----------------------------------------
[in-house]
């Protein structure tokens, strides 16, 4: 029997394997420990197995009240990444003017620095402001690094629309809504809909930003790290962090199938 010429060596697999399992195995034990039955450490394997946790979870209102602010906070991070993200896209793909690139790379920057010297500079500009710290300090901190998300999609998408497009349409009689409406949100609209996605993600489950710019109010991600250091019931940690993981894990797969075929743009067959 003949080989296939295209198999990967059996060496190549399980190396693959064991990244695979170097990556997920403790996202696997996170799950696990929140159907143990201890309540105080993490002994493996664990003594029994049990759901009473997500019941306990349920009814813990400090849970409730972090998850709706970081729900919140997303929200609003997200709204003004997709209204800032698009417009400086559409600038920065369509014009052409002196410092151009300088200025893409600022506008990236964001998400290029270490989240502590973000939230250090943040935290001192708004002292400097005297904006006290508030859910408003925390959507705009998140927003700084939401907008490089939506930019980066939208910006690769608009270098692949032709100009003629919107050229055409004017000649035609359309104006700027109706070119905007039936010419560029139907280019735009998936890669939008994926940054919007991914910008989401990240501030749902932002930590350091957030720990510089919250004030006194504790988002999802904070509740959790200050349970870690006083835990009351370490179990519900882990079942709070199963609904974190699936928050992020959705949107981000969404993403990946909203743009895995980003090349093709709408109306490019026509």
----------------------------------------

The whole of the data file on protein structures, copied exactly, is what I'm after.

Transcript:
[in-house]
């Protein structure tokens, strides 16, 4: 029997394997420990197995009240990444003017620095402001690094629309809504809909930003790290962090199938 010429060596697999399992195995034990039955450490394997946790979870209102602010906070991070993200896209793909690139790379920057010297500079500009710290300090901190998300999609998408497009349409009689409406949100609209996605993600489950710019109010991600250091019931940690993981894990797969075929743009067959 003949080989296939295209198999990967059996060496190549399980190396693959064991990244695979170097990556997920403790996202696997996170799950696990929140159907143990201890309540105080993490002994493996664990003594029994049990759901009473997500019941306990349920009814813990400090849970409730972090998850709706970081729900919140997303929200609003997200709204003004997709209204800032698009417009400086559409600038920065369509014009052409002196410092151009300088200025893409600022506008990236964001998400290029270490989240502590973000939230250090943040935290001192708004002292400097005297904006006290508030859910408003925390959507705009998140927003700084939401907008490089939506930019980066939208910006690769608009270098692949032709100009003629919107050229055409004017000649035609359309104006700027109706070119905007039936010419560029139907280019735009998936890669939008994926940054919007991914910008989401990240501030749902932002930590350091957030720990510089919250004030006194504790988002999802904070509740959790200050349970870690006083835990009351370490179990519900882990079942709070199963609904974190699936928050992020959705949107981000969404993403990946909203743009895995980003090349093709709408109306490019026509």